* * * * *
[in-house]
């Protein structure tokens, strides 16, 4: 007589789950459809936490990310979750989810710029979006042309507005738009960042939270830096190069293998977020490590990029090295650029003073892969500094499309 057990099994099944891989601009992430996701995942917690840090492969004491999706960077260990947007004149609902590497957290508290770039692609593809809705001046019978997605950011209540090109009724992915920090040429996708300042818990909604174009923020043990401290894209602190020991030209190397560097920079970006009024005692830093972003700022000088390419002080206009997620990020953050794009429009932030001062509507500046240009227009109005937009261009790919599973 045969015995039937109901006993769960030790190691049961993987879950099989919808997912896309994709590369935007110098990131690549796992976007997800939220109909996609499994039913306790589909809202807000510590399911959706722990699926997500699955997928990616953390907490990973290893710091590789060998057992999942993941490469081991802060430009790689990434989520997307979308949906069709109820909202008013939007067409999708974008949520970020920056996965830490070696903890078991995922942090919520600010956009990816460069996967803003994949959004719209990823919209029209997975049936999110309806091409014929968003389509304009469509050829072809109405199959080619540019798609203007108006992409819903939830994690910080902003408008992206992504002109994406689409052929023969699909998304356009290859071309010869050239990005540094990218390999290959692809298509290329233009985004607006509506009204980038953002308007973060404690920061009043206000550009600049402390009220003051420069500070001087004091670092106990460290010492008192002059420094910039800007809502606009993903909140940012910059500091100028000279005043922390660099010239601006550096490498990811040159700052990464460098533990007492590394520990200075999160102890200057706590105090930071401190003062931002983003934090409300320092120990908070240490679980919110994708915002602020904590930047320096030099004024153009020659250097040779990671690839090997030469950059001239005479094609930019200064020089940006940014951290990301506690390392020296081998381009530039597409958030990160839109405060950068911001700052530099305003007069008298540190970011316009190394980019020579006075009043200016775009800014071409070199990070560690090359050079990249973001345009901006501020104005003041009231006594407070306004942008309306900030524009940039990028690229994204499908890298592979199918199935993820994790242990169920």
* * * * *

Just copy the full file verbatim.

[in-house]
């Protein structure tokens, strides 16, 4: 007589789950459809936490990310979750989810710029979006042309507005738009960042939270830096190069293998977020490590990029090295650029003073892969500094499309 057990099994099944891989601009992430996701995942917690840090492969004491999706960077260990947007004149609902590497957290508290770039692609593809809705001046019978997605950011209540090109009724992915920090040429996708300042818990909604174009923020043990401290894209602190020991030209190397560097920079970006009024005692830093972003700022000088390419002080206009997620990020953050794009429009932030001062509507500046240009227009109005937009261009790919599973 045969015995039937109901006993769960030790190691049961993987879950099989919808997912896309994709590369935007110098990131690549796992976007997800939220109909996609499994039913306790589909809202807000510590399911959706722990699926997500699955997928990616953390907490990973290893710091590789060998057992999942993941490469081991802060430009790689990434989520997307979308949906069709109820909202008013939007067409999708974008949520970020920056996965830490070696903890078991995922942090919520600010956009990816460069996967803003994949959004719209990823919209029209997975049936999110309806091409014929968003389509304009469509050829072809109405199959080619540019798609203007108006992409819903939830994690910080902003408008992206992504002109994406689409052929023969699909998304356009290859071309010869050239990005540094990218390999290959692809298509290329233009985004607006509506009204980038953002308007973060404690920061009043206000550009600049402390009220003051420069500070001087004091670092106990460290010492008192002059420094910039800007809502606009993903909140940012910059500091100028000279005043922390660099010239601006550096490498990811040159700052990464460098533990007492590394520990200075999160102890200057706590105090930071401190003062931002983003934090409300320092120990908070240490679980919110994708915002602020904590930047320096030099004024153009020659250097040779990671690839090997030469950059001239005479094609930019200064020089940006940014951290990301506690390392020296081998381009530039597409958030990160839109405060950068911001700052530099305003007069008298540190970011316009190394980019020579006075009043200016775009800014071409070199990070560690090359050079990249973001345009901006501020104005003041009231006594407070306004942008309306900030524009940039990028690229994204499908890298592979199918199935993820994790242990169920």